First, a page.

[Kosode] (Garment with small wrist openings) Camellia, weeping willow, and hanging scroll design on brown plain-weave silk ground
Kosode are predecessors of modern-day Japanese kimono. The name kosode derives from the small wrist openings of the garments. Camellia blooms and hanging scrolls are rendered here using a traditional Japanese starch paste-resist dyeing method called yuzen-zome. This technique allows for patterns to be laid out freely in a picturesque manner. Take a closer look at the thin, white contour lines. Paste has been applied to these sections to ensure the ground beneath remains undyed. The designs have been carefully colored by brush to prevent overspills beyond these paste lines. This was an extremely meticulous process. The delicate, slender branches of the weeping willow borrow the color of the undyed silk ground. This effect is known as shiroage. The paste is squeezed on to the surface using a small tube, so a high level of skill is needed to ensure the lines are rendered exactly as planned. The finely-demarcated color sections contrast wonderfully with the undyed shiroage parts.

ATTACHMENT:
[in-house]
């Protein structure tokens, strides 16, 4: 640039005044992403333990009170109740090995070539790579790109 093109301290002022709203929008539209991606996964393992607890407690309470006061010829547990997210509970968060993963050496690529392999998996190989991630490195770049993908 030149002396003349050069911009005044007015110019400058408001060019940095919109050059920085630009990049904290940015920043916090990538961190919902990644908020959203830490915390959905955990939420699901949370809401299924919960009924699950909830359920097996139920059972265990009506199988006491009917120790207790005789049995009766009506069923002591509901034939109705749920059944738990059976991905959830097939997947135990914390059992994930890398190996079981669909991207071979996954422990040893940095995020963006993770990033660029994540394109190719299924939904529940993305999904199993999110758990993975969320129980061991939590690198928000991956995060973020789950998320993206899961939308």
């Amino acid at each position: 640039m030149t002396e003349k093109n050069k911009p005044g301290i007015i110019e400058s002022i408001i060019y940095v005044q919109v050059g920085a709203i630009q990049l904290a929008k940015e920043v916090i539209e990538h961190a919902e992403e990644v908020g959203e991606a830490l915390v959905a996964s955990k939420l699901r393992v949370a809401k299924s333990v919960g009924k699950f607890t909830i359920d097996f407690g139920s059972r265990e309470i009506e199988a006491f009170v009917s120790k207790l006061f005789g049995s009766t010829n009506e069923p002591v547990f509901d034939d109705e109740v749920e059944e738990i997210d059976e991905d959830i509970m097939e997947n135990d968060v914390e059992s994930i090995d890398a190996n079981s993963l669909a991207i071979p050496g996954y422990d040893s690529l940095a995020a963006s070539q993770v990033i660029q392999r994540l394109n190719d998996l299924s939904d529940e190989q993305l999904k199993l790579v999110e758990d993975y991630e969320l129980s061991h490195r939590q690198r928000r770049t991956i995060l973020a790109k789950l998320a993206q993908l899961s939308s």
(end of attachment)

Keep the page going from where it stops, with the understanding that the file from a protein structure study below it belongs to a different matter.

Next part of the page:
There are also smaller pictures on the garment's hanging scroll motifs. These have been drawn directly onto the surface using black ink. This design actually appeared in the Edo-period fashion book Kosode Moyo Hinagata, or 'Pattern Sample Book for Short Sleeved Kimono.' The color scheme in the book is more restrained, though, with the book stipulating the use of brown mounted hanging scroll designs on a white ground. The wearer must have selected this design from the book and asked for the colors to be made more flamboyant, which suggests she enjoyed dressing up and looking fashionable.